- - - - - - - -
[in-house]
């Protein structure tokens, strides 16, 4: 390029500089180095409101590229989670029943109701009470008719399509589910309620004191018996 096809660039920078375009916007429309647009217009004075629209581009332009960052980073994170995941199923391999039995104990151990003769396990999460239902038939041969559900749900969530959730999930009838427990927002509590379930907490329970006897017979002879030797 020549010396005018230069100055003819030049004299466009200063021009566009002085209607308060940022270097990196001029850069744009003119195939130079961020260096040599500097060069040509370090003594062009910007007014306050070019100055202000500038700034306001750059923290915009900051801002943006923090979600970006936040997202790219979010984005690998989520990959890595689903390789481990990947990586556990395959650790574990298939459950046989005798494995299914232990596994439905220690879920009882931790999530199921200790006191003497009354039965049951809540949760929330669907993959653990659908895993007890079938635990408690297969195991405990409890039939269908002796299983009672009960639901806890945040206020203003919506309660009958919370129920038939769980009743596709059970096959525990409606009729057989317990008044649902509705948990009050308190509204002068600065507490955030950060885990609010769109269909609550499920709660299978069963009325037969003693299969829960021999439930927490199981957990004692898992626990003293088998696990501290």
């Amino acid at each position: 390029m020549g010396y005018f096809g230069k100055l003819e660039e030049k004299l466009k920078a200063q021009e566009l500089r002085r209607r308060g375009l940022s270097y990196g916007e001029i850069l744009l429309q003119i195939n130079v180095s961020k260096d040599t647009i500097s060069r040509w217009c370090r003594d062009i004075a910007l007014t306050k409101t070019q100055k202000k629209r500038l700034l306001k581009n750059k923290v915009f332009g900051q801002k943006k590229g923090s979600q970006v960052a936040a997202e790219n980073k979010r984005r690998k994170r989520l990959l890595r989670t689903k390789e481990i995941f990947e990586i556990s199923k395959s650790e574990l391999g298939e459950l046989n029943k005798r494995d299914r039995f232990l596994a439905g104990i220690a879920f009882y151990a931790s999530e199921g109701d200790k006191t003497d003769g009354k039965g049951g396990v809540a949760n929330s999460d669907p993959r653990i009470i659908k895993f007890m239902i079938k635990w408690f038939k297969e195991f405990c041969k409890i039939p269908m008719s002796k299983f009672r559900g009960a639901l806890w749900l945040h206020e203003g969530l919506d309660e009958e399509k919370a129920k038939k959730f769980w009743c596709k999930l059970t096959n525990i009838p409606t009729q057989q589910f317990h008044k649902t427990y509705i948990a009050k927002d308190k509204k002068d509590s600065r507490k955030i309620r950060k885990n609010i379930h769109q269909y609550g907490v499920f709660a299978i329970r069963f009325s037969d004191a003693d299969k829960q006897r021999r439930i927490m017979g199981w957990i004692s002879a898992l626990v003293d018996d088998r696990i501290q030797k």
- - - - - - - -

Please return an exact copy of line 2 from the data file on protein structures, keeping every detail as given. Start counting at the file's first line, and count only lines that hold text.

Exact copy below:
């Protein structure tokens, strides 16, 4: 390029500089180095409101590229989670029943109701009470008719399509589910309620004191018996 096809660039920078375009916007429309647009217009004075629209581009332009960052980073994170995941199923391999039995104990151990003769396990999460239902038939041969559900749900969530959730999930009838427990927002509590379930907490329970006897017979002879030797 020549010396005018230069100055003819030049004299466009200063021009566009002085209607308060940022270097990196001029850069744009003119195939130079961020260096040599500097060069040509370090003594062009910007007014306050070019100055202000500038700034306001750059923290915009900051801002943006923090979600970006936040997202790219979010984005690998989520990959890595689903390789481990990947990586556990395959650790574990298939459950046989005798494995299914232990596994439905220690879920009882931790999530199921200790006191003497009354039965049951809540949760929330669907993959653990659908895993007890079938635990408690297969195991405990409890039939269908002796299983009672009960639901806890945040206020203003919506309660009958919370129920038939769980009743596709059970096959525990409606009729057989317990008044649902509705948990009050308190509204002068600065507490955030950060885990609010769109269909609550499920709660299978069963009325037969003693299969829960021999439930927490199981957990004692898992626990003293088998696990501290």